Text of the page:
Become heir. And so, “air” imagines as my vision demands it. I can’t help laugh again. It is not even I reimagining this. It is the imagination of air itself, the breath of life that imagines and gives this image to me!  The substances of psyche are in between matter and spirit, neither one nor the other. Therefore, I cannot now even say “bridge”. “Bridge” is a noun which names a material thing. And so, as Robert says, the noun must become a gerund in this instance; not bridge, bridging.  And so the vision says to me my companion carries bridging power and my companion is this power; the movement does it. Cantilever movement is not first from one side and then from the other. It is movement toward the middle from both sides at once. The movement carries the suspension of movement literally. The movement is not literal but one of metaphor as well as a movement charged with suspense. Who is it I am to meet?

The bridge
and I in the middle
a world above
a world below
take on an air.

Perhaps it says to me
you are heir to this middle power.



Waiting A Long Time

By the side of the road, waiting a long time to be recovered is a memory. It is the memory of my great grandfather.  The memory pops into my head as if the visioning afoot has been given just enough surface to cause it to surface. I have always imagined the memory, in the times when it occurs to me, isn’t real but that it has psychic validity.

When I remember great grandfather he is walking into a room from one side of the room and I am walking toward that threshold from the opposite side of the room. I instantly stop. And the suddenness with which great grandfather appears to enter the room is such a shock to me in that instant, I almost topple over having lost my balance. I say almost because I don’t quite topple. I realize I am very close to the ground and this remembering leads me to believe I am quite small. My great grandfather lives to be 102 and I have no other memory of him so I imagine that the memory didn’t really happen but is something I pretend as a tot, having seen the only picture of him at the time in the family photo album.  In that photo, taken at a distance, one cannot really make out his features. He is dressed beautifully in a black suit and top hat and he walks with a black cane.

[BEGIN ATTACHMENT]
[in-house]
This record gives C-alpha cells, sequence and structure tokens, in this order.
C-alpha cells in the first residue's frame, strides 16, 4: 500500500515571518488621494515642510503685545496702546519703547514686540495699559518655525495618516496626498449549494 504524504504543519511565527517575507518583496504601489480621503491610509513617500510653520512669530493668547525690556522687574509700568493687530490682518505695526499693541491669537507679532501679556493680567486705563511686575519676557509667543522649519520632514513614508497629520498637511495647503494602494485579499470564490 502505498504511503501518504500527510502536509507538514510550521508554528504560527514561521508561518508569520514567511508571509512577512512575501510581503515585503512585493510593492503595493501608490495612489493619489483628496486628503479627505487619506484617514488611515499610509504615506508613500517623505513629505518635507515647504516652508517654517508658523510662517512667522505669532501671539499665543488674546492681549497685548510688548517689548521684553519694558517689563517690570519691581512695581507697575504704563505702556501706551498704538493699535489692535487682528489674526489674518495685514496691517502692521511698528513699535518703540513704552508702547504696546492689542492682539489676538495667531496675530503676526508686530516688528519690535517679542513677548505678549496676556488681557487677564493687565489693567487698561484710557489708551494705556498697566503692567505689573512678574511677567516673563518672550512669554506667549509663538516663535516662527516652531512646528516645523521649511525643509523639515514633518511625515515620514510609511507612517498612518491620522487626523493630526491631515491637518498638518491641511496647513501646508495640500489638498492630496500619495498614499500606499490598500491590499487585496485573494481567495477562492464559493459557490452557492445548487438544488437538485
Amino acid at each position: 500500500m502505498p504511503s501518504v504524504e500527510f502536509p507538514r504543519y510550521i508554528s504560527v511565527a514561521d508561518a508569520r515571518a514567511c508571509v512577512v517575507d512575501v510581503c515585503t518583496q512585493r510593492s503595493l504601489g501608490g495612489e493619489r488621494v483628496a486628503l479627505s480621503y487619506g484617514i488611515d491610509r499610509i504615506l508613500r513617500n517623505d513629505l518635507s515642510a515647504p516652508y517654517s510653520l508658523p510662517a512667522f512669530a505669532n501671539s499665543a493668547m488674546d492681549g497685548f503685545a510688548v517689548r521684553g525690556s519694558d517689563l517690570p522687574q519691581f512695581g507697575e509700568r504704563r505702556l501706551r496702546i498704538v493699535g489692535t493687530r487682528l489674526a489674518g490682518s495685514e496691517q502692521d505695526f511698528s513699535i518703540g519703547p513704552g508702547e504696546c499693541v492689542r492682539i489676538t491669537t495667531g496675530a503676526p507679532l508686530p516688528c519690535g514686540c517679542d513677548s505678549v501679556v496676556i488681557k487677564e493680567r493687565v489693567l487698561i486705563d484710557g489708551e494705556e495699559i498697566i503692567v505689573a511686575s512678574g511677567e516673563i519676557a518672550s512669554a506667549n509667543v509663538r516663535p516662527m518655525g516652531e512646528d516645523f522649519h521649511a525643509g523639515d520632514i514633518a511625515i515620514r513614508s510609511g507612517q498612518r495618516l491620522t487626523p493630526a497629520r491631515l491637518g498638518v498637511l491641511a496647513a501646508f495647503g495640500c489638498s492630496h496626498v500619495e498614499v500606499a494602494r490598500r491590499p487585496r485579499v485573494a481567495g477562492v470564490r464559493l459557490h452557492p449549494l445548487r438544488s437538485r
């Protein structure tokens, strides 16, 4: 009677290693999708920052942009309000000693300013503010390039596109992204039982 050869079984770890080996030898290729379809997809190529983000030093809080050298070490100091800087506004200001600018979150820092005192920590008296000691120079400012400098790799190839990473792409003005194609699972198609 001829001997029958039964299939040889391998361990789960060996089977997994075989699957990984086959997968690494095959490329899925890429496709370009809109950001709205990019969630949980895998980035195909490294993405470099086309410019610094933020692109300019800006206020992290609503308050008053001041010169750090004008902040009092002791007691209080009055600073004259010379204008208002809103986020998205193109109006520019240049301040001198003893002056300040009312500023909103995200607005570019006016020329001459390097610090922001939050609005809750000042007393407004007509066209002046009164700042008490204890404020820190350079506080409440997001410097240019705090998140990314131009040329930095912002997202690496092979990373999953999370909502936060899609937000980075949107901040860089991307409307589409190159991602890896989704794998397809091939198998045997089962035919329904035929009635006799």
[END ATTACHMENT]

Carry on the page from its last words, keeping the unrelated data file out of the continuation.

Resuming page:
Gerado PadulaIn the memory I have of great grandfather he stops just over the threshold and waits for me. When I refuse to walk any further toward him, he smiles a big smile nods his head and carefully steps back out of the room guided by his cane. Now when he appears on the bridge and I walk forward to meet him, he gives me this same smile and nod.

One of my brothers is developing a family tree at ancestry.com. He provides a couple photos of great grandfather on line and I copy them into a hard file. Coming home from the workshop I decide the one photo that most resembles the great grandfather I meet in my memory and in my reverie I will try to restore since now in the badly deteriorated photo great grandfather's features are not recognizable. To my delight I am able to restore the photo and the face of my great grandfather is now visible.

Through this process of working with the restoration of the photo I discover something else of importance. My great grandfather, living more than a century, dies in 1953 when I am just slightly more than one year old. Chances are as a one year old I am just learning to walk and my memory is that of a real encounter literally. Of course, the psychic validity has always been there and in the imaginal dimension great grandfather is waiting a long time to tell me this. One can only imagine the air great grandfather brings to life and to which I am heir.


Robert romanyshyn PhDAbout Robert D. Romanyshyn Ph.D.
Senior Core Faculty at Pacifica Graduate Institute and an Affiliate Member of the Inter-Regional Society of Jungian Analysts. The author of six books and numerous articles in edited volumes and professional journals, he has been acknowledged as a master storyteller and has led workshops in the U.S., Canada, Europe, Africa, New Zealand and Australia. He has written stories for the stage and recently made his stage debut in the local theater program, Speaking of Stories. Catch Robert's trailer based on his journey to the Antarctic in 2009 and watch for his latest writing project which continues to explore seven paths of homecoming.


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Books by Robert Romanyshyn, PhD


The Wounded Researcher:
Research with Soul in Mind (2007)

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Ways of the Heart:
Essays toward an Imaginal Psychology (2002)


Mirror and Metaphor:
Images and Stories of Psychological Life (2001)


The Soul in Grief:
Love, Death and Transformation (1999)


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Technology as Symptom and Dream (1989)


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Psychological Life:
From Science To Metaphor (1982)